The Longest Distance Relationship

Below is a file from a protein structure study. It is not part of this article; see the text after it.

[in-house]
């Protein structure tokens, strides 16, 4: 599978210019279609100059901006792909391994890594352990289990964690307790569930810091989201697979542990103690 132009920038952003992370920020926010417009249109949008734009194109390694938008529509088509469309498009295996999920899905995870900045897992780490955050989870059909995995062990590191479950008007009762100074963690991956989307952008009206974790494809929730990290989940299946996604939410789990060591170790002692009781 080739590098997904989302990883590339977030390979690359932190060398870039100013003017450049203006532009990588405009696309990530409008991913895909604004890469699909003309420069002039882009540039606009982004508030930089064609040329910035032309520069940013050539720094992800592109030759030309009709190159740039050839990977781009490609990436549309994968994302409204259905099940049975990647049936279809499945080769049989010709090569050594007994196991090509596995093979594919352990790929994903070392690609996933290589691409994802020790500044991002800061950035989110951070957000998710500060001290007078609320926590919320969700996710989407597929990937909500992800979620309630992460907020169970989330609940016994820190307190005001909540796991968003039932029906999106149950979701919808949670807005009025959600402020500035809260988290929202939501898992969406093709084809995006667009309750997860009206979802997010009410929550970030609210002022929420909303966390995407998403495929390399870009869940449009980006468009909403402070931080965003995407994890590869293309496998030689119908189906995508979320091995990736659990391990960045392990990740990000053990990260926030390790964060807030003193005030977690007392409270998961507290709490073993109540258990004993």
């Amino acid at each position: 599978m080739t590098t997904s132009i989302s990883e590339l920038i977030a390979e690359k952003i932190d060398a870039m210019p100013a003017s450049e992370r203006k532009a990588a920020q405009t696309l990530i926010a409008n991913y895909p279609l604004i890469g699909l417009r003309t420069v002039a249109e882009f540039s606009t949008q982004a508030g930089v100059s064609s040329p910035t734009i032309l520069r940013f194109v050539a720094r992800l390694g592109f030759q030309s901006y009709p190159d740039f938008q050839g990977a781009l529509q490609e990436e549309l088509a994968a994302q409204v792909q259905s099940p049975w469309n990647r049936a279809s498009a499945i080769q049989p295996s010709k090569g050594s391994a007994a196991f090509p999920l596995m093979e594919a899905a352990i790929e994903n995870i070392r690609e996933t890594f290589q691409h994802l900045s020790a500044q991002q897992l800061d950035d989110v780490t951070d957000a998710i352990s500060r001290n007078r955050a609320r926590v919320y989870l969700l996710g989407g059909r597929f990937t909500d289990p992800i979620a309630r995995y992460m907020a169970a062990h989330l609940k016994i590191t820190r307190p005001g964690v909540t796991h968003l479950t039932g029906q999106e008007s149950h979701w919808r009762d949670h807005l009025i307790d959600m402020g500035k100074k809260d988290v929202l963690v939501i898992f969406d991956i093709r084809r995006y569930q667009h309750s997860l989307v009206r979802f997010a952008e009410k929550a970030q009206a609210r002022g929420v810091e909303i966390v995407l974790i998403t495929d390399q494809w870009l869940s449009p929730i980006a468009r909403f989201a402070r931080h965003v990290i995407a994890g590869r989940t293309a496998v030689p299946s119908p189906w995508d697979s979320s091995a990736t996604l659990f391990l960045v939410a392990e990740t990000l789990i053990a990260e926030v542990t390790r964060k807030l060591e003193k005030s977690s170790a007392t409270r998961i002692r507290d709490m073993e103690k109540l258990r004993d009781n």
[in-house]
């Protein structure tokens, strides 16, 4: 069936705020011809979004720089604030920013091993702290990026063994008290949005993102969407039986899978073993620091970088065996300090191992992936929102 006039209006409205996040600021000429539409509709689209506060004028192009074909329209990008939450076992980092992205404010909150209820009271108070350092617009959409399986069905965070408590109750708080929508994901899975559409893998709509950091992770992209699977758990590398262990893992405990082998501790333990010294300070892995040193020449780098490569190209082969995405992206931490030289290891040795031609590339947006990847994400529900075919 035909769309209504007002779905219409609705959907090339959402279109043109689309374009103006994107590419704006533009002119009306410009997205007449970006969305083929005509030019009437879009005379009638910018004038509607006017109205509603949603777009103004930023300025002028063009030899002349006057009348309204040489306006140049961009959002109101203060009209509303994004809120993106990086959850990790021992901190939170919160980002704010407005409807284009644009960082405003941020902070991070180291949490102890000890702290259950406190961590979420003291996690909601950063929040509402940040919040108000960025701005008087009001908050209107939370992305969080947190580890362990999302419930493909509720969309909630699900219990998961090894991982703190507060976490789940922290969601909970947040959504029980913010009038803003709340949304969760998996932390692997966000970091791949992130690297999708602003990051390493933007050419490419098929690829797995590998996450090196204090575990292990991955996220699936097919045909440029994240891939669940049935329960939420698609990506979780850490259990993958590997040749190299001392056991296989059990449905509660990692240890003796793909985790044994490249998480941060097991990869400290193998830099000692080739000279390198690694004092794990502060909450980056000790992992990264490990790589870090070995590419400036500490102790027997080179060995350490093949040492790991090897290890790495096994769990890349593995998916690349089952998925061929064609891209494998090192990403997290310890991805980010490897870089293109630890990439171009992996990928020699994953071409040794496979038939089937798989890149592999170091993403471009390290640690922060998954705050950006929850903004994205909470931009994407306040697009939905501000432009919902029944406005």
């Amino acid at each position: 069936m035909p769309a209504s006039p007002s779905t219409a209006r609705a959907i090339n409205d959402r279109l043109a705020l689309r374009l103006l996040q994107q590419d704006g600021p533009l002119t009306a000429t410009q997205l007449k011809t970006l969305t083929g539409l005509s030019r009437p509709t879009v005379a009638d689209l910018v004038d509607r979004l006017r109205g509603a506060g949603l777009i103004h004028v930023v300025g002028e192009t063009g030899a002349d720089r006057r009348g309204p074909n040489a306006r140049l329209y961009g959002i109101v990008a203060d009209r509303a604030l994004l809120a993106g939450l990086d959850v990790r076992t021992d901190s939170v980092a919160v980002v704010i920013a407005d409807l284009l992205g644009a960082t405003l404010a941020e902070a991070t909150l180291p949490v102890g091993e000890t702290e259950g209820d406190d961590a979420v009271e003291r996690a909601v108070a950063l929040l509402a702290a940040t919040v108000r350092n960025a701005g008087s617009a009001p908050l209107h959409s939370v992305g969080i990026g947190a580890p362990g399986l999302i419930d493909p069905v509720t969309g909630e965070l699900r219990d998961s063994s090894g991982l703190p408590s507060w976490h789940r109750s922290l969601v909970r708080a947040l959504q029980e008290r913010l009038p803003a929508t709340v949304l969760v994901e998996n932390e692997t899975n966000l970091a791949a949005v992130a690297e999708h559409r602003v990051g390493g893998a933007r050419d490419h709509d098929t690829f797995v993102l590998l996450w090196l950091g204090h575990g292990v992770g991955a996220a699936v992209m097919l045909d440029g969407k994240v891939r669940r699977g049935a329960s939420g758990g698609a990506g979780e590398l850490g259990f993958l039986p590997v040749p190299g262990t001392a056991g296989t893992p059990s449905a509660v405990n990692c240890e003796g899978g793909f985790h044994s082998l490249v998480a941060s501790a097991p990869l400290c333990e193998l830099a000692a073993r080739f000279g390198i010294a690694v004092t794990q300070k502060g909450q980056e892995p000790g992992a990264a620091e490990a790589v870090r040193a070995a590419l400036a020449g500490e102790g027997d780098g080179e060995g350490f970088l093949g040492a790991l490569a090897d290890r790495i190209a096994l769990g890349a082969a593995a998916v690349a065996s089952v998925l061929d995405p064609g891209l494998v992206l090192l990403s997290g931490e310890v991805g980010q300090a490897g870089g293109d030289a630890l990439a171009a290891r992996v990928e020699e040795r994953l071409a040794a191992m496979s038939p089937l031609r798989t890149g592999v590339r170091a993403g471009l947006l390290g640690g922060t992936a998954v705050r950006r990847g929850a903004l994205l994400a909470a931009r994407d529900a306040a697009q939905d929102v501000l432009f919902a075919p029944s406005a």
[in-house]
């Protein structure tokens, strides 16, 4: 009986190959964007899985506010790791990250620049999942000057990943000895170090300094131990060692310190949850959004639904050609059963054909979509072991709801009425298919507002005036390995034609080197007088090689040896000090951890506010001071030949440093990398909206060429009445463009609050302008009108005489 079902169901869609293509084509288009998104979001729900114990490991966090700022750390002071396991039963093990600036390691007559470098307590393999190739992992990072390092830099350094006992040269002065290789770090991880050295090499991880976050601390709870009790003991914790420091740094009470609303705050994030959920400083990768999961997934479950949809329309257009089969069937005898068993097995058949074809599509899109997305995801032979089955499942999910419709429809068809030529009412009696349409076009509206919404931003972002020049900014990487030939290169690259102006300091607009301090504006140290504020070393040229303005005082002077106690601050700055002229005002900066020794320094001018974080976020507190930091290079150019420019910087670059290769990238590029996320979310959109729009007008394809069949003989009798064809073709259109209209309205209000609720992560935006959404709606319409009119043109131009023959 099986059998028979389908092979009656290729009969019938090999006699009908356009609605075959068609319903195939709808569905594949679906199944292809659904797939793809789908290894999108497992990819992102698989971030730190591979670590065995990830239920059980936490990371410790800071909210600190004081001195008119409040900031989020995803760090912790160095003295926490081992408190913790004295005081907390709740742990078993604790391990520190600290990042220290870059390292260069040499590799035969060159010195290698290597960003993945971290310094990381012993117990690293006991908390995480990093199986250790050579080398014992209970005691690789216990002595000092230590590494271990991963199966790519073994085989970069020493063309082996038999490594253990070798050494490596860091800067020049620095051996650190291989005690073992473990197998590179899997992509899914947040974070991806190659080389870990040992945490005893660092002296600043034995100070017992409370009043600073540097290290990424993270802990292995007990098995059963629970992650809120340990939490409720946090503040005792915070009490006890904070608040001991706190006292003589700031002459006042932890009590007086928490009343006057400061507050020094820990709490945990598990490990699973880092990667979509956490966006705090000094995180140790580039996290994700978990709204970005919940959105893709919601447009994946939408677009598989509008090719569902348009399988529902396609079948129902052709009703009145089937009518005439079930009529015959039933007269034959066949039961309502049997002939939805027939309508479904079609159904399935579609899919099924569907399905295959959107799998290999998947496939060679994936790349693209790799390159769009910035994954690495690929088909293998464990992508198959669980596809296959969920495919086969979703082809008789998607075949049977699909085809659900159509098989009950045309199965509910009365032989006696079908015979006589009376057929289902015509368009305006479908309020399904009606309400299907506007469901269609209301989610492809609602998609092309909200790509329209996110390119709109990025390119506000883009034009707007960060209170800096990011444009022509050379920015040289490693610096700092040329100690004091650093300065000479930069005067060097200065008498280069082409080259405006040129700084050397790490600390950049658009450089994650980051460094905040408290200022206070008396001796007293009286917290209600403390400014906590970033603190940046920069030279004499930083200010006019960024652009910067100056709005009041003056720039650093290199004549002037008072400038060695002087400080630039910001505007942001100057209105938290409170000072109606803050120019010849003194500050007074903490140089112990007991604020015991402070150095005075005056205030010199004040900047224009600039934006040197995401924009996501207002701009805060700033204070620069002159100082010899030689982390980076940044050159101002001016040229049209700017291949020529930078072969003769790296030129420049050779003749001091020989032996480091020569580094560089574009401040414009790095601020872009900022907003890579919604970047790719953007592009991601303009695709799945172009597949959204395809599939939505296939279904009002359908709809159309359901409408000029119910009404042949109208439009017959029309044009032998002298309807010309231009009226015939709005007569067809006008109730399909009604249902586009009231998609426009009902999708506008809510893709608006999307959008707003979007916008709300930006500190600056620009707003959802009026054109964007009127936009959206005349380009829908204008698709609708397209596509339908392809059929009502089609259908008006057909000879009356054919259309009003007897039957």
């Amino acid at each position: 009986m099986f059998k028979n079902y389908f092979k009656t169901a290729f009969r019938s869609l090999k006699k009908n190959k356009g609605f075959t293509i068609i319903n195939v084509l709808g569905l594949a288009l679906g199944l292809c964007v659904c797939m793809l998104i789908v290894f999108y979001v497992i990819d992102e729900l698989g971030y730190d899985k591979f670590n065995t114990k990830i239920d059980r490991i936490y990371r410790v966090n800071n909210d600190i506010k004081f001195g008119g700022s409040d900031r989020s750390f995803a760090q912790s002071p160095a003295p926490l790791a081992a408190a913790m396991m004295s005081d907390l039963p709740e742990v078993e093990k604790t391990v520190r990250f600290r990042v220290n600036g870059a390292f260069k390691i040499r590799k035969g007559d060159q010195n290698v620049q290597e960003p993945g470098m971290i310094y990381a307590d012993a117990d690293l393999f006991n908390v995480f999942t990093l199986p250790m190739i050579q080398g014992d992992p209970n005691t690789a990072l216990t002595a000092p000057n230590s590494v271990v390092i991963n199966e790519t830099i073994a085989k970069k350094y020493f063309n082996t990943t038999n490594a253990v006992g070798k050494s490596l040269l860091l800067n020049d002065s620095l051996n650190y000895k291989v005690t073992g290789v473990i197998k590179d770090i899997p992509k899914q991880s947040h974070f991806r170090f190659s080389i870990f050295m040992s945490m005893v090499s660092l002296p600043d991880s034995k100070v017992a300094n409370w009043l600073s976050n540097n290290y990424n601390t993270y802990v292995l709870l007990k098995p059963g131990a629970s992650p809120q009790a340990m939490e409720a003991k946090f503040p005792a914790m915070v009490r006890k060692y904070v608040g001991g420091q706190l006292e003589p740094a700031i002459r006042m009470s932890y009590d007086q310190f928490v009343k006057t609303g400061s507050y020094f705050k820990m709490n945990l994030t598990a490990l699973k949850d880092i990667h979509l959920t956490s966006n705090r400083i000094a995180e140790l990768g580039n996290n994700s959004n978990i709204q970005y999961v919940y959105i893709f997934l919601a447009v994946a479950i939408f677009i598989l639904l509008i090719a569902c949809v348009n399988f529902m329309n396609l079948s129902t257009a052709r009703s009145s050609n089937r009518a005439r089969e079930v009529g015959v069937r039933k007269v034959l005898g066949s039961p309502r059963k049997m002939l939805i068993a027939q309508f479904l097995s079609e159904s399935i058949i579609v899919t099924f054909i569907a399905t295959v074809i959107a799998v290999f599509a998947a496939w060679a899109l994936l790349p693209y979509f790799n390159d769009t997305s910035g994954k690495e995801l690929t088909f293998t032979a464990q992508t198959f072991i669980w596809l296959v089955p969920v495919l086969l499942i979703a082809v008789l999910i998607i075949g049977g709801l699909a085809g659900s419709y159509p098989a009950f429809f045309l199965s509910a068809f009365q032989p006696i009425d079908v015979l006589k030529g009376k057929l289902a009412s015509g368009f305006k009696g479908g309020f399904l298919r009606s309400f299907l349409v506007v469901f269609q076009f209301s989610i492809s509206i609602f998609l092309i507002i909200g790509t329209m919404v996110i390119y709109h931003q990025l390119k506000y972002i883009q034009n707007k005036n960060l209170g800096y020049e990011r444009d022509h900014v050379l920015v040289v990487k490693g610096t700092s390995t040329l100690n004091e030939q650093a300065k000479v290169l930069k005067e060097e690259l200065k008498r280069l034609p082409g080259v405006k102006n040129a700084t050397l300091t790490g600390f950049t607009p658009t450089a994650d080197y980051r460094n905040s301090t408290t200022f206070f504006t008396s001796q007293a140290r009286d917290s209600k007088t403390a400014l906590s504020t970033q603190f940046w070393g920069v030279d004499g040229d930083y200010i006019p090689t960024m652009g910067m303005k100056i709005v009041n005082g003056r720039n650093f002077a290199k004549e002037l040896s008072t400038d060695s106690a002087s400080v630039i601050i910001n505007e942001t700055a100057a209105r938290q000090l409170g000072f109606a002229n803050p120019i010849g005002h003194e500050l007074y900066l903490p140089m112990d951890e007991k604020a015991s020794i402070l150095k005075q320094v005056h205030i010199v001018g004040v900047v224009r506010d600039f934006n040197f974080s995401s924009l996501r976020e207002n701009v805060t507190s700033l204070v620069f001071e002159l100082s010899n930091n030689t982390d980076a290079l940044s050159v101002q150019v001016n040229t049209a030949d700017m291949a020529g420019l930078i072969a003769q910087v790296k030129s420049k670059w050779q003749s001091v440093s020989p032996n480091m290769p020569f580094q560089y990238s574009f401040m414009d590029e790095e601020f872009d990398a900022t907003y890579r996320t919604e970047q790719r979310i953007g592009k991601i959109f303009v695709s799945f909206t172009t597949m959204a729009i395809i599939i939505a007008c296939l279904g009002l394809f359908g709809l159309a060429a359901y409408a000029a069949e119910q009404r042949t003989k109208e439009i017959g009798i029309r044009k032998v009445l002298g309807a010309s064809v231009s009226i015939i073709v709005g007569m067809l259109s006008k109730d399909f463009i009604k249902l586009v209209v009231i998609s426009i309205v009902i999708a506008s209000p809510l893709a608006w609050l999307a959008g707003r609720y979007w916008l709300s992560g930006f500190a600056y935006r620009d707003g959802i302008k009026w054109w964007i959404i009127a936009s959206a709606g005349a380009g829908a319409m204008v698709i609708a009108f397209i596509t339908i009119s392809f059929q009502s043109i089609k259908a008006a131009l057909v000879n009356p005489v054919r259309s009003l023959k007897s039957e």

When you first meet someone, you get a strange feeling inside, right? Well, I got the best feeling when I first met a young boy named Aaron. We met when we were in fifth grade at Tropic Isles Elementary School in North Fort Myers, Florida. We became very close friends during the second quarter of fifth grade; a couple weeks before his parents transferred him to Gulf Elementary for the end of second quarter and for second semester. So, we decided to exchange telephone numbers, and to keep in very close contact with each other. We started going out on May 15, 1998. That was the beginning of a wonderful, fun-filled relationship. When we were about to go into middle school, we found out we were going our separate ways once again. He ended up going to Gulf Middle, and I went to Trafalgar Middle. We continued "going out" although we couldn't see each other every single day while we were in school. We enjoyed each other's company and loved each other with all our hearts, caring for each other with what seemed to be an everlasting love. On March 15, 2000-2 months before our 2-year anniversary-Aaron broke terrible news to me. He said that he and his parents are moving to Berlin, Germany on the 23rd. I was, as most people would be, devastated. He then proceeded to tell me that, although he would be living in Germany now, he still wanted us to be considered "together" or "a couple". I was ecstatic that he still loved me, and wanted to keep in contact, no matter how far apart we were. So, he and I exchanged e-mail addresses and home addresses so that we could stay in close contact with each other. I liked the fact that we were still considered "together" although we were so far apart from each other. We sent e-mails to each other almost every single day. He told me how much he missed me, and how beautiful Germany was. He wanted me to come there and live with him when we were older. We were talking about the future, and what it has in store for us when we are in high school and college. I thought we would never, ever be apart, but I was wrong, horribly wrong. On April 25, 2000, a day after his birthday, I got a letter from his parents, Jean and Andy. The letter explained a horrifying tragedy that recently happened in their three-person family. Aaron had died on April 23, 2000-Easter day-a day before his birthday. I bet you are wondering how this tragedy happened. I was too, and Aaron's parents explained it "in depth", if you will, to me through an e-mail they sent on the 25th, the day I received word that he died. In this e-mail, they detailed that he had been taking a walk, as normal, that cool, blissful morning. It was a serene Easter full of spring colors and smells. He was walking down the sidewalk of his abnormally quiet, empty street. He never thought what happened next would have ever happened to him, or anyone he knew. As he was minding his own business, probably singing a song in his head and just walking peacefully, a white car skidded off the road and smashed into him. He tried desperately to jump out of the way, but he was seconds too late. Aaron, when he was hit, was thrown backwards into a large oak tree. Police, paramedics, cars, neighbors, and his parents were gathered all around him. He was unconscious at the time, but the paramedics were finally able to bring him back long enough for his parents to hold his hand and say "we love you." The paramedics rushed him to the hospital by ambulance, where he then slipped into a coma for approximately forty-five minutes. He came out of the coma for about twenty minutes and died shortly after. In that short span of twenty minutes, his parents were in the hospital room holding his hand. He began to speak, and the words that came out of his mouth were: "Tell Jen please.that's the one thing I want you to do for me.please, tell her I love her, and will never leave her side." He then let go of his parent's hands, and died. Thus far, his promise has not been broken. He's still by my side and will be for eternity. I was deeply affected by this incident, especially since there was not a funeral, and I had no way of saying good-bye. His parents decided to cremate him and toss his remains into the ocean. Although I did not get to say good-bye, I know his parents did for me, in that hospital room, during his last twenty minutes of life. Those last twenty minutes, by what his parents said, were very, very sad and that I would not have wanted to see him like that. They said that he was very mutilated, in terms of his face, arms, and legs. He did not look like Aaron, and they could not believe it was him until those gut-wrenching words came out of his mouth like a rainbow after a rain storm. Later, after the accident was fully investigated, I was informed that the driver who hit him was drunk. He was not arrested because, after he hit Aaron, he fled the scene and continued driving down what seemed to be an endless road. They finally caught him after he got in an accident that he was badly hurt in-he ran a red light, and as far as they know, crashed head- on into another car. Although this experience was horrifying, I learned a lot from it. I no longer fear death, I look at every new day with a big, bright smile and a new zest for the life I was given. Aaron had this zest for life.and I think that that zest somehow transferred into me as though I now have his spirit in me. I have also begun telling all of my friends about Aaron and how he was killed. Doing this kind of helps me get through it easier because I can get the support I need to go on in my life without him by my side. I have also been trying to convince people not to drink and drive because of the consequences that it brings. Drinking and driving can lead to accidents, and a lot of times, drinking and driving leads to fatalities-not just of pedestrians, but a lot of times of the driver or passengers in the car of that drunk driver. As April 23, 2003 is coming near, I think of Aaron increasingly. It will be three years since Aaron died, but as of right now, he has not left my heart or my mind, and never will, as I will never leave his.